“Disclaimer: I received free entry to the Houston Marathon as part of being a BibRave Pro. Learn more about becoming a BibRave Pro (ambassador), and check out BibRave.com to review find and write race reviews!”
There was lots to unpack from this race so it has taken me a while to compose all of my thoughts and feelings about this race.
We will start with race management. In my mind the race management for the Chevron Houston Marathon knocked it out of the park. There was ample pre-race communication that was excellent and timely without being over done. The website include all of the information a first-time and veteran racer would need for race weekend and didn’t make this information hard to find.
I traveled from Dallas and stayed two nights at a hotel a few blocks away from the convention center. My wife booked this hotel so I can’t take credit for how smart this choice was. They were not only located in a great spot but they offered a very late checkout on Sunday for all of the racers. Thank you to the Homewood Suites Downtown Houston!
I attended the expo on Friday afternoon and it was packed with racers. All of the vendors I spoke with were very friendly and there were tons of deals to be had. The Fleet Feet booth at the center of the expo was quite large, had a wide variety of gear and brands represented and if I had brought more money with me I’d have gone broke! The Packet pick-up prior to entering the expo floor was super easy. All I needed was my ID and the QR code sent to me the week before and I was done with that process in less than 5 minutes. I meet with my fellow Bib Rave Pros, Juan, Jenn and Brenda after packet pickup and I couldn’t have been in better company. Juan is local to Houston and was the very best host. He was introducing us to people that he knew at the expo left and right!
On to race morning. Spoiler alert: The race itself was awesome! I found my fellow BRP’s in the pre-race staging area inside the convention center, got a little more advice, lots of encouragement and some hugs. Since I was in Corral A I needed to leave a bit earlier than Brenda and Jenn, who were also running the full. Being in a downtown area that I am not familiar with I was a bit discombobulated. The volunteers outside the convention center were abundant and very communicative before the race about where each corral was and when they closed.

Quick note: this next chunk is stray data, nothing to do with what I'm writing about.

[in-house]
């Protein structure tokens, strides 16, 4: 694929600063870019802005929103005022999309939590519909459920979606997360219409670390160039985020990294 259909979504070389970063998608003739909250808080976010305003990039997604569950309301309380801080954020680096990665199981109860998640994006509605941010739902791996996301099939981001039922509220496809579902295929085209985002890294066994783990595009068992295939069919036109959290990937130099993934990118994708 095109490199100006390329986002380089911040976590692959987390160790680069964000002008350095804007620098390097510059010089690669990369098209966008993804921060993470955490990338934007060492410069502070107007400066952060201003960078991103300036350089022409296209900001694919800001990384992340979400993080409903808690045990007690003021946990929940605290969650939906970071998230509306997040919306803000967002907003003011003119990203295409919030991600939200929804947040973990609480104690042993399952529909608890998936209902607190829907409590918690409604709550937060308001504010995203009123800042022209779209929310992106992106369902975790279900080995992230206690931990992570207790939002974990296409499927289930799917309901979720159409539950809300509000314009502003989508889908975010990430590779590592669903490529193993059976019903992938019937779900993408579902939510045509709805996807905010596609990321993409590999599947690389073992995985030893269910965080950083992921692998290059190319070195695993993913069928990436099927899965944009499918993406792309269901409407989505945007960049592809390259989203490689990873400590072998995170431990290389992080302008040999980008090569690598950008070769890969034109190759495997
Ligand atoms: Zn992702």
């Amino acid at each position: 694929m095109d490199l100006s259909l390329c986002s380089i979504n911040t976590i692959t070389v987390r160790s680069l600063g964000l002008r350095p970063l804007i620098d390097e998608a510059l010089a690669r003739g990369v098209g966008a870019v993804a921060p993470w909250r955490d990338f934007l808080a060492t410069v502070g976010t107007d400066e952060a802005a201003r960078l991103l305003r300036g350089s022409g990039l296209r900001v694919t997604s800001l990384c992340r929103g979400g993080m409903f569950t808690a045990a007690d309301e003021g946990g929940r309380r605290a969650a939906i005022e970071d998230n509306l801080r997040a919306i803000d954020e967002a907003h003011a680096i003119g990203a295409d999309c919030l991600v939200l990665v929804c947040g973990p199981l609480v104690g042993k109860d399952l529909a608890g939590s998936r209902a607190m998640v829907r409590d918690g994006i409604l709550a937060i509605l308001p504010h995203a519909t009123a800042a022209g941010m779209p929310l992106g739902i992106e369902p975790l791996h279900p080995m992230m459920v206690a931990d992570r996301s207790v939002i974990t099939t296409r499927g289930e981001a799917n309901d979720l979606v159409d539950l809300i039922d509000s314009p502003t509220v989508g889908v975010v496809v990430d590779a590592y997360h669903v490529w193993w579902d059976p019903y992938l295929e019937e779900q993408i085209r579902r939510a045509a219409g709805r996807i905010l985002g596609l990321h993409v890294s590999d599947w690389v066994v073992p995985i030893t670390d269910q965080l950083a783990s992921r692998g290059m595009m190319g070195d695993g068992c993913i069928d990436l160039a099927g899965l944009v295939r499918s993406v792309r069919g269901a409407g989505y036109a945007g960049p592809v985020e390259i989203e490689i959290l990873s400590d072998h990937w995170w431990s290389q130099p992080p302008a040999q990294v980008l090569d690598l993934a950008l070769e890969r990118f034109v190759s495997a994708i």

It was pretty chilly, air temperature in the low 30’s, at the start of the race but a base layer under my shirt and tights under my shorts was sufficient. It was the perfect running weather.
Here is where I need to give a huge shout out to Juan. Without this guy I can honestly say I wouldn’t have finished the race. I came into the race having taken about 3 weeks off from running due to an Achilles injury so while I wasn’t feeling great physically during the run I was never once worried that if I couldn’t continue I would be in a bad place. This injury flared up just before mile 2 and I knew I would be in for a long day. I have pushed through runs with injuries before and I ended up doing a lot of damage. This was my first marathon and I am really stubborn so, as you can guess, I didn’t stop. Even though I felt like I was going to several times I didn’t. Juan met me three times along the course (all after the first half of the race) and I needed him each time. He paced me, he talked me up and coached me. When I thought about giving up I remembered all I had to do was make it a little further and I would get a boost. Thank you, brother, for getting me through this race.